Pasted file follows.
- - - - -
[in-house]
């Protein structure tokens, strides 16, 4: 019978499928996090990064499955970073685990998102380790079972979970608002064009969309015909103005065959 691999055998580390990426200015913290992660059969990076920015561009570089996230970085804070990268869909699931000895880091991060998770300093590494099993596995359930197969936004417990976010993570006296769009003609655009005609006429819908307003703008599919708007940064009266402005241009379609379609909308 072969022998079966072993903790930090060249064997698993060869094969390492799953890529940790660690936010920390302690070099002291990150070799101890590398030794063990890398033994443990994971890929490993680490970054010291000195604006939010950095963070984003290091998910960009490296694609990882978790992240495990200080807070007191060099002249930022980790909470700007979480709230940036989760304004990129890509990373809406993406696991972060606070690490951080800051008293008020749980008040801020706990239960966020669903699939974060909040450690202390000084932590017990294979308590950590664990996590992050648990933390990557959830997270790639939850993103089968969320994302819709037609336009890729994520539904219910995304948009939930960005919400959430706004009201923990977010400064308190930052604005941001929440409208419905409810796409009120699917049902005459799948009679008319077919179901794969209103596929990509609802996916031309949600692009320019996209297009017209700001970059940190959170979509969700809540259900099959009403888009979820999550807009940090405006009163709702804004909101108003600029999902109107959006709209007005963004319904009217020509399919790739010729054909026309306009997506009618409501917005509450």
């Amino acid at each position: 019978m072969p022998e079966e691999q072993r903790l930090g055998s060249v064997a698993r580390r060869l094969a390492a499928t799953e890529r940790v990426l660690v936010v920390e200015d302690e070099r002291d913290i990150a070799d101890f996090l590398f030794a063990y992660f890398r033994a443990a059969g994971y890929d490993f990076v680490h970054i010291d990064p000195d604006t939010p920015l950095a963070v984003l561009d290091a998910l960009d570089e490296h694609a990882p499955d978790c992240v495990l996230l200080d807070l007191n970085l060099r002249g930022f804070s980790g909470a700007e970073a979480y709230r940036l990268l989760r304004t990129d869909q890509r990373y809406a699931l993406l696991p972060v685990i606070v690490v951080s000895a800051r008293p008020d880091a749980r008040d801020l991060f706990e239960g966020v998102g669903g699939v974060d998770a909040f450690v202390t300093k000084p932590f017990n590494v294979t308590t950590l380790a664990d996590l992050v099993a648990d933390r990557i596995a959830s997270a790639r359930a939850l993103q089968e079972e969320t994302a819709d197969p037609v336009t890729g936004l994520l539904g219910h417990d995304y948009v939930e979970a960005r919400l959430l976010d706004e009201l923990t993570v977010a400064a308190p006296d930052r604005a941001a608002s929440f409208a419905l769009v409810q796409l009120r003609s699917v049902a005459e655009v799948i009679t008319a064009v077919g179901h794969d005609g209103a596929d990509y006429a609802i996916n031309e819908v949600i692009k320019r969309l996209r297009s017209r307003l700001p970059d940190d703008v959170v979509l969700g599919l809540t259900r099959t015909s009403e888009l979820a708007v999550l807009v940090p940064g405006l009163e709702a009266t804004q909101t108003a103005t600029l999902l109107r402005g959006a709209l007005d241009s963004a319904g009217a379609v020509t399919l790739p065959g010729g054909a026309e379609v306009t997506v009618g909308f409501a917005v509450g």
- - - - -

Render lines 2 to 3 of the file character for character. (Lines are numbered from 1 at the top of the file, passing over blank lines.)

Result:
């Protein structure tokens, strides 16, 4: 019978499928996090990064499955970073685990998102380790079972979970608002064009969309015909103005065959 691999055998580390990426200015913290992660059969990076920015561009570089996230970085804070990268869909699931000895880091991060998770300093590494099993596995359930197969936004417990976010993570006296769009003609655009005609006429819908307003703008599919708007940064009266402005241009379609379609909308 072969022998079966072993903790930090060249064997698993060869094969390492799953890529940790660690936010920390302690070099002291990150070799101890590398030794063990890398033994443990994971890929490993680490970054010291000195604006939010950095963070984003290091998910960009490296694609990882978790992240495990200080807070007191060099002249930022980790909470700007979480709230940036989760304004990129890509990373809406993406696991972060606070690490951080800051008293008020749980008040801020706990239960966020669903699939974060909040450690202390000084932590017990294979308590950590664990996590992050648990933390990557959830997270790639939850993103089968969320994302819709037609336009890729994520539904219910995304948009939930960005919400959430706004009201923990977010400064308190930052604005941001929440409208419905409810796409009120699917049902005459799948009679008319077919179901794969209103596929990509609802996916031309949600692009320019996209297009017209700001970059940190959170979509969700809540259900099959009403888009979820999550807009940090405006009163709702804004909101108003600029999902109107959006709209007005963004319904009217020509399919790739010729054909026309306009997506009618409501917005509450």
């Amino acid at each position: 019978m072969p022998e079966e691999q072993r903790l930090g055998s060249v064997a698993r580390r060869l094969a390492a499928t799953e890529r940790v990426l660690v936010v920390e200015d302690e070099r002291d913290i990150a070799d101890f996090l590398f030794a063990y992660f890398r033994a443990a059969g994971y890929d490993f990076v680490h970054i010291d990064p000195d604006t939010p920015l950095a963070v984003l561009d290091a998910l960009d570089e490296h694609a990882p499955d978790c992240v495990l996230l200080d807070l007191n970085l060099r002249g930022f804070s980790g909470a700007e970073a979480y709230r940036l990268l989760r304004t990129d869909q890509r990373y809406a699931l993406l696991p972060v685990i606070v690490v951080s000895a800051r008293p008020d880091a749980r008040d801020l991060f706990e239960g966020v998102g669903g699939v974060d998770a909040f450690v202390t300093k000084p932590f017990n590494v294979t308590t950590l380790a664990d996590l992050v099993a648990d933390r990557i596995a959830s997270a790639r359930a939850l993103q089968e079972e969320t994302a819709d197969p037609v336009t890729g936004l994520l539904g219910h417990d995304y948009v939930e979970a960005r919400l959430l976010d706004e009201l923990t993570v977010a400064a308190p006296d930052r604005a941001a608002s929440f409208a419905l769009v409810q796409l009120r003609s699917v049902a005459e655009v799948i009679t008319a064009v077919g179901h794969d005609g209103a596929d990509y006429a609802i996916n031309e819908v949600i692009k320019r969309l996209r297009s017209r307003l700001p970059d940190d703008v959170v979509l969700g599919l809540t259900r099959t015909s009403e888009l979820a708007v999550l807009v940090p940064g405006l009163e709702a009266t804004q909101t108003a103005t600029l999902l109107r402005g959006a709209l007005d241009s963004a319904g009217a379609v020509t399919l790739p065959g010729g054909a026309e379609v306009t997506v009618g909308f409501a917005v509450g």